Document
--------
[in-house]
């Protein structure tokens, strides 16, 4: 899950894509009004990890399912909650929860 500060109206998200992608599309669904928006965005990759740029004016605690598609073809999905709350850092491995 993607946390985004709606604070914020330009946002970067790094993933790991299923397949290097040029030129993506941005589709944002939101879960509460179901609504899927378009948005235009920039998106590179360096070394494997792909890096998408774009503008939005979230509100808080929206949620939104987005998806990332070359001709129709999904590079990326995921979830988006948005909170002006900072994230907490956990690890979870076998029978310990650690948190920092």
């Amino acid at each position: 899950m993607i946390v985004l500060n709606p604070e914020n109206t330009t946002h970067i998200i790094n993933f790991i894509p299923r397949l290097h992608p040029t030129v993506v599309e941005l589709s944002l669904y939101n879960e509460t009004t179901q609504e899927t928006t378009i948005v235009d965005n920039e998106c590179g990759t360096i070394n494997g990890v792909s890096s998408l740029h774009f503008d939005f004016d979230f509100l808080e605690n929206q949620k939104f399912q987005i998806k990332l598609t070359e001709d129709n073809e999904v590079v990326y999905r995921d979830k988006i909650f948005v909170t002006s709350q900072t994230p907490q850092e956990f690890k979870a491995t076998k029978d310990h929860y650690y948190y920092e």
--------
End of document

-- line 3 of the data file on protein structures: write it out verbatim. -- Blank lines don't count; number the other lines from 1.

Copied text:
């Amino acid at each position: 899950m993607i946390v985004l500060n709606p604070e914020n109206t330009t946002h970067i998200i790094n993933f790991i894509p299923r397949l290097h992608p040029t030129v993506v599309e941005l589709s944002l669904y939101n879960e509460t009004t179901q609504e899927t928006t378009i948005v235009d965005n920039e998106c590179g990759t360096i070394n494997g990890v792909s890096s998408l740029h774009f503008d939005f004016d979230f509100l808080e605690n929206q949620k939104f399912q987005i998806k990332l598609t070359e001709d129709n073809e999904v590079v990326y999905r995921d979830k988006i909650f948005v909170t002006s709350q900072t994230p907490q850092e956990f690890k979870a491995t076998k029978d310990h929860y650690y948190y920092e």